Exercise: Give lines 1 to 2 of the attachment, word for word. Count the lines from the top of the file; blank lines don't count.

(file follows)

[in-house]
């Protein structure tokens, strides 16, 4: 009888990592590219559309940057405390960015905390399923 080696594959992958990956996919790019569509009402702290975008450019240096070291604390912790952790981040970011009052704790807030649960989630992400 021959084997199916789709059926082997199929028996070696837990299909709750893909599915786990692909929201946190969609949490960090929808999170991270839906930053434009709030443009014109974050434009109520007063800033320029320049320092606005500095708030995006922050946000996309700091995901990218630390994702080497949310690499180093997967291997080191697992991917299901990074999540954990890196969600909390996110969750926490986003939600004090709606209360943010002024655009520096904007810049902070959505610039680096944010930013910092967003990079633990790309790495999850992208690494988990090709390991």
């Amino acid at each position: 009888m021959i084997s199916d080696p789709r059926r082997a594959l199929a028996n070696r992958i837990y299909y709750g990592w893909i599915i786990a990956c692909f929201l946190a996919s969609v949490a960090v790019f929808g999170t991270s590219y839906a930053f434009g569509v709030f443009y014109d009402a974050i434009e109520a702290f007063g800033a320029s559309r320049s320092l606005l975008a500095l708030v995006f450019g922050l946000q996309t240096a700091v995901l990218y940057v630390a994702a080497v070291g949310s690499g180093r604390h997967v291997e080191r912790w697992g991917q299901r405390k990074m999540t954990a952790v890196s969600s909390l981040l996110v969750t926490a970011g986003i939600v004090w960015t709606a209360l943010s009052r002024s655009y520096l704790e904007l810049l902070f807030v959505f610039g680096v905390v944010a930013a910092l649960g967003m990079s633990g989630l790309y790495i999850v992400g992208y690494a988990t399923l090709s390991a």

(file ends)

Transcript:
[in-house]
């Protein structure tokens, strides 16, 4: 009888990592590219559309940057405390960015905390399923 080696594959992958990956996919790019569509009402702290975008450019240096070291604390912790952790981040970011009052704790807030649960989630992400 021959084997199916789709059926082997199929028996070696837990299909709750893909599915786990692909929201946190969609949490960090929808999170991270839906930053434009709030443009014109974050434009109520007063800033320029320049320092606005500095708030995006922050946000996309700091995901990218630390994702080497949310690499180093997967291997080191697992991917299901990074999540954990890196969600909390996110969750926490986003939600004090709606209360943010002024655009520096904007810049902070959505610039680096944010930013910092967003990079633990790309790495999850992208690494988990090709390991």